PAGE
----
Asia must learn to adapt to heatwaves

According to climate scientists, the July 2023 heatwave is unprecedented, and even if we stop burning fossil fuels now, there are fewer chances of temperatures going down. UN and EU monitors have warned that the recent heatwaves were just a taste of the climate future to come. The heat is already affecting the health of those living in marginalised communities with poor access to public health services. This situation is common to tens of millions of people across Asia. In 2021 alone, soaring temperatures caused about 470 billion work hours to be lost globally.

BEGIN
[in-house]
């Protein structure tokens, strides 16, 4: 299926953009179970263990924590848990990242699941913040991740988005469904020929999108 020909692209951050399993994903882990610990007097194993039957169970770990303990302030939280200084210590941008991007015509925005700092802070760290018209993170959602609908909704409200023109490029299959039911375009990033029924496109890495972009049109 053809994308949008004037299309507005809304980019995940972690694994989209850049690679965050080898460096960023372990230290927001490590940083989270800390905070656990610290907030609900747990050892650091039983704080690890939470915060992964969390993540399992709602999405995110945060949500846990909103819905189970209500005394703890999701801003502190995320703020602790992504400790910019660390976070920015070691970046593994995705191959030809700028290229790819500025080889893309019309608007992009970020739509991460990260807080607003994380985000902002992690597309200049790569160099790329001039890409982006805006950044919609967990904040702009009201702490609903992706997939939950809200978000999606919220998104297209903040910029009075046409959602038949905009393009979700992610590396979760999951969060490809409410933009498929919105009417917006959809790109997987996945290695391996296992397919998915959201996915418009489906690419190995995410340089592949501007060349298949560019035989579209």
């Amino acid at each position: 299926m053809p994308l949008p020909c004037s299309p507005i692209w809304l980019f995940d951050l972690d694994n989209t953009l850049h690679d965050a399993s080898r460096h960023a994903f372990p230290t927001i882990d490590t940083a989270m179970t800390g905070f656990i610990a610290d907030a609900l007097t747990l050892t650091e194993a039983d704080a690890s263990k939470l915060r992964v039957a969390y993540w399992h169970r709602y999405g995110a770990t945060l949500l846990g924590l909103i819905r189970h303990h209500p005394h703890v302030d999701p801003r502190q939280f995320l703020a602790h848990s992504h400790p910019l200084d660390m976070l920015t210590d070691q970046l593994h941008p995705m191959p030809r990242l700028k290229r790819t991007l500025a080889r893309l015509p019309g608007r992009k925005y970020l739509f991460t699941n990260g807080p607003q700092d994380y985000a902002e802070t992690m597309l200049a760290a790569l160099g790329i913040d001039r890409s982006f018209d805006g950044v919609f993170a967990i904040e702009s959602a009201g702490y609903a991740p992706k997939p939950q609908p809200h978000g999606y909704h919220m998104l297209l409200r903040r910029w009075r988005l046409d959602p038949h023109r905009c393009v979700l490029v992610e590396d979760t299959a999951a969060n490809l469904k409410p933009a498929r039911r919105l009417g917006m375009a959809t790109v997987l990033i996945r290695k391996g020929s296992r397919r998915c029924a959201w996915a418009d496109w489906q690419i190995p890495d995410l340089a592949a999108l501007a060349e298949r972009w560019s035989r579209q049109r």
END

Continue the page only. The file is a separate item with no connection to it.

Scientists were attributing the extreme weather events to:

  • El Nino, a weather phenomenon that typically disrupts rainfall patterns every few years
  • The relentless burning of fossil fuels

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